Re: [Histonet] Hematoxylin staining of frozen samples, where are the nuclei? NUCLEI FOUND!

From:Guillermo Palao

Thanks Gayle for your great advice! I left frozen sections for a few weeks but I recently came back to them and put in practice your suggestion with great results.
  Nuclei now look really nice. I have heard this is a fairly common problem, so I hope more people will benefit from this great tip.
  Best regards,

Gayle Callis  escribió:

It is because they are minimally fixed with acetone, correct? The nuclei 
are not lost, just look funny like bubble with blue rim or vacuoles with 
blue rims. I know the problem. A lot of the problem is caused by the kind 
of water you rinse with to stop the chromogen reaction - distilled water is 
not ideal.

Chris van der Loos has the answer for this by post fixing an IHC stained 
frozen section with formalin before doing the hematoxylin staining. For 
further discussion, you can contact him at "C.M. vander Loos"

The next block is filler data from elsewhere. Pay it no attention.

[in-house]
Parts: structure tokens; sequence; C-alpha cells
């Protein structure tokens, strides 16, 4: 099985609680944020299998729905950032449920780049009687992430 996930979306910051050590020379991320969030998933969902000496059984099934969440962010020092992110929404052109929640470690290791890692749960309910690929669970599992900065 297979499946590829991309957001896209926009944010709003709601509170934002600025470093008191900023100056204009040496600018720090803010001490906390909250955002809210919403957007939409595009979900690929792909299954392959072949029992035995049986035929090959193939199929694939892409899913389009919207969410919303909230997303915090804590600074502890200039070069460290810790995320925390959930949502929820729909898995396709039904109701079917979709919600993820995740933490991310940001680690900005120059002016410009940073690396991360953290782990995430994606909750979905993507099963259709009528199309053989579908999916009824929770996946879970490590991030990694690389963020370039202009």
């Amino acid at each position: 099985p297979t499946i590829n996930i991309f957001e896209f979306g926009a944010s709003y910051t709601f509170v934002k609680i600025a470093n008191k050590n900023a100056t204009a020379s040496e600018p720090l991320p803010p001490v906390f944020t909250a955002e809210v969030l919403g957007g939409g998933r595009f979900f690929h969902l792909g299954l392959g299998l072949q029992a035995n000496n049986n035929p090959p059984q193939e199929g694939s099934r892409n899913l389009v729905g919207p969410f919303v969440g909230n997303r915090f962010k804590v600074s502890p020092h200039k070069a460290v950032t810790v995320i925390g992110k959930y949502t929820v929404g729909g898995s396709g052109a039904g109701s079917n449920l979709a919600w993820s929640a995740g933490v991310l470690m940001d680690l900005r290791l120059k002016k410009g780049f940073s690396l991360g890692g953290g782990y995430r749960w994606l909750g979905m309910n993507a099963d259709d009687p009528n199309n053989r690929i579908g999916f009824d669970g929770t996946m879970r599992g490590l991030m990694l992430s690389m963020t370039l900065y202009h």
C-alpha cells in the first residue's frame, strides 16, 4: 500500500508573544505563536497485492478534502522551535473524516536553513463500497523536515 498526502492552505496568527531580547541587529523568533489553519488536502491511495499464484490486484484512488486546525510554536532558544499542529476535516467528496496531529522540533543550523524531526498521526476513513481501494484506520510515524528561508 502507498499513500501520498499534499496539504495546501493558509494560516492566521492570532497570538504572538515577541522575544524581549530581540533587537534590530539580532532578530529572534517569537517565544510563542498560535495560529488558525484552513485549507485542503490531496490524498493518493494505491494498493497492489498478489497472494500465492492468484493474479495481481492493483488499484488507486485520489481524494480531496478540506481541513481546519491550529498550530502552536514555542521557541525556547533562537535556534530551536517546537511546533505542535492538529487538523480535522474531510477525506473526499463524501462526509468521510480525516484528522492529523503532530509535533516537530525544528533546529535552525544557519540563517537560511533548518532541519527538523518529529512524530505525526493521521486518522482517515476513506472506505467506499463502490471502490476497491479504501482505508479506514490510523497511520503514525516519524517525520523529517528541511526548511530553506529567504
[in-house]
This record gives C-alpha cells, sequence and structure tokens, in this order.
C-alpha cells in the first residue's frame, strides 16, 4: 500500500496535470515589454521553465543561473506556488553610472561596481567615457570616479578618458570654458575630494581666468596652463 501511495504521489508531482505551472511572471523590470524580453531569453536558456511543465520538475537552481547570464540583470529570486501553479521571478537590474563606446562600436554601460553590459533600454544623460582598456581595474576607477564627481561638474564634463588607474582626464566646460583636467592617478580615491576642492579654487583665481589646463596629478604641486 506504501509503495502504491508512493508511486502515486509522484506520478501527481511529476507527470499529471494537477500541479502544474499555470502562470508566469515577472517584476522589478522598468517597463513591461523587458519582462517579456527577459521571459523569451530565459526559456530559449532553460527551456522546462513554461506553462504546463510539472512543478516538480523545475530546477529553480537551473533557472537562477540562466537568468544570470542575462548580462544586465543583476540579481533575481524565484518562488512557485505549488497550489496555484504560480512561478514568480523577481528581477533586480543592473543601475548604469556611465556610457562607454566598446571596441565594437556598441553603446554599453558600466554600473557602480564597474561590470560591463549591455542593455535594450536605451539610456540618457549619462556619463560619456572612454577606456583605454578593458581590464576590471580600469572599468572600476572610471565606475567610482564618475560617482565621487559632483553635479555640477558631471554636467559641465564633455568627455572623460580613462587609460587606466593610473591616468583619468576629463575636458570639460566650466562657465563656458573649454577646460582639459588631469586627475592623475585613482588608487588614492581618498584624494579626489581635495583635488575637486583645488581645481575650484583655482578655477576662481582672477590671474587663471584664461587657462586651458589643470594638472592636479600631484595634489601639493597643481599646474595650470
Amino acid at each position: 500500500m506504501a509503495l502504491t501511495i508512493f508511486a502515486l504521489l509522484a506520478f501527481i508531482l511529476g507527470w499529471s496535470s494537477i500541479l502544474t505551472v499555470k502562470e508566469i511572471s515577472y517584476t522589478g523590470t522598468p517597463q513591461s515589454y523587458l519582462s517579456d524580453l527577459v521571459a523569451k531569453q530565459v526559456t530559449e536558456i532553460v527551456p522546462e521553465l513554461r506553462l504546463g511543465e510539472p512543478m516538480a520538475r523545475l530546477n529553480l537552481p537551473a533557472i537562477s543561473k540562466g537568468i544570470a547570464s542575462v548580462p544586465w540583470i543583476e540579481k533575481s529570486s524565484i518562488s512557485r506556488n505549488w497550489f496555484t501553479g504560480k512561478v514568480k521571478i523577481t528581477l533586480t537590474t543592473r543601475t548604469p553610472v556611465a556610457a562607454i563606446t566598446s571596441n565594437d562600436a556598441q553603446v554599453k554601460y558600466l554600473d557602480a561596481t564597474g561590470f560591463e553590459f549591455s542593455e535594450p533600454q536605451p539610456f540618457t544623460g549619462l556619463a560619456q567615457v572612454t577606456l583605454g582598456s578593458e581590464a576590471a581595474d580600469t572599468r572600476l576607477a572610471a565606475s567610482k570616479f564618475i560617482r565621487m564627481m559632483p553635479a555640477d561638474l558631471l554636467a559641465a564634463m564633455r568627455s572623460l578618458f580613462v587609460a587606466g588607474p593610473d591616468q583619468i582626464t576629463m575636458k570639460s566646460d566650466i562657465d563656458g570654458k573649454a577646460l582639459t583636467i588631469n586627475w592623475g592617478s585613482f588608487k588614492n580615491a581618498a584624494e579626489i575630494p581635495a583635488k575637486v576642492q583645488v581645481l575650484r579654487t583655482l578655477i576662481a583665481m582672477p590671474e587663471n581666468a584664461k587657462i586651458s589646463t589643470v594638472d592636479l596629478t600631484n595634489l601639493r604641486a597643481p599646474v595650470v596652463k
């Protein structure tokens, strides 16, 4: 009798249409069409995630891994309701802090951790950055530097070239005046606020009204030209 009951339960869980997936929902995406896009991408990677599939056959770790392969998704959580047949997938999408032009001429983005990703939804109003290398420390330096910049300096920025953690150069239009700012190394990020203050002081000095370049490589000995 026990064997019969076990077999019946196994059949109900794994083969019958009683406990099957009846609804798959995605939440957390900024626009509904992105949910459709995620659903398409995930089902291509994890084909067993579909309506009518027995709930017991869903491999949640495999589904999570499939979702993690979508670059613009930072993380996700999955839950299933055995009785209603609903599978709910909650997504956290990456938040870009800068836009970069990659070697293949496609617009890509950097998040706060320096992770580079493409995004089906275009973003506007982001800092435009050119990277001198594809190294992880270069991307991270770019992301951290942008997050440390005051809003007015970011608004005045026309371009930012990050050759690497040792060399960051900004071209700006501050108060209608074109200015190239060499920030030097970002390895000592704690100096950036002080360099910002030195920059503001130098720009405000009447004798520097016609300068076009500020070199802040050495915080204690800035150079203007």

. This was discussed in the past year at great 
length by him and others on Histonet. This post fixation with formalin 
seems to restore and fix the nuclei - it is important to remember, acetone 
is a precipitating fixative and this is very minimal as compared to fixing 
a frozen section with NBF or paraformaldehyde, cross linking fixatives.

How he does this:

Do all your IHC staining up through completion of chromogen step, and after 
final rinse (do not use distilled water, tap water or even PBS may be 
better) then:

Postfix in neutral buffered formalin for 3 minutes
Rinse 2 min with gently running tap water,
Brief rinse in distilled water
Do the Hematoxylin counterstain

See if this helps you

At 03:22 PM 4/4/2006, you wrote:
>Dear histonetters,
> When I stain samples placed on VWR frosted slides with Gills 
> hematoxylin, nuclei are nicely stained. However, when the same samples 
> are counterstained after passing through all necessary steps involved in 
> immunohistochemistry, hematoxylin staining of nuclei is simply horrible. 
> Is it possible that nuclei are lost in the different washing steps? 
> Please put forward any suggestions you might have.
>LLama Gratis a cualquier PC del Mundo.
>Llamadas a fijos y móviles desde 1 céntimo por minuto.
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Gayle Callis
Research Histopathology Supervisor
Veterinary Molecular Biology
Montana State University - Bozeman
PO Box 173610
Bozeman MT 59717-3610
406 994-6367
406 994-4303 (FAX)

Guillermo Palao, MD. Ph.D.
Laboratorio de Reumatología
Centro de Investigación
Hospital 12 de Octubre
Avda de Córdoba s/n
Madrid 28041

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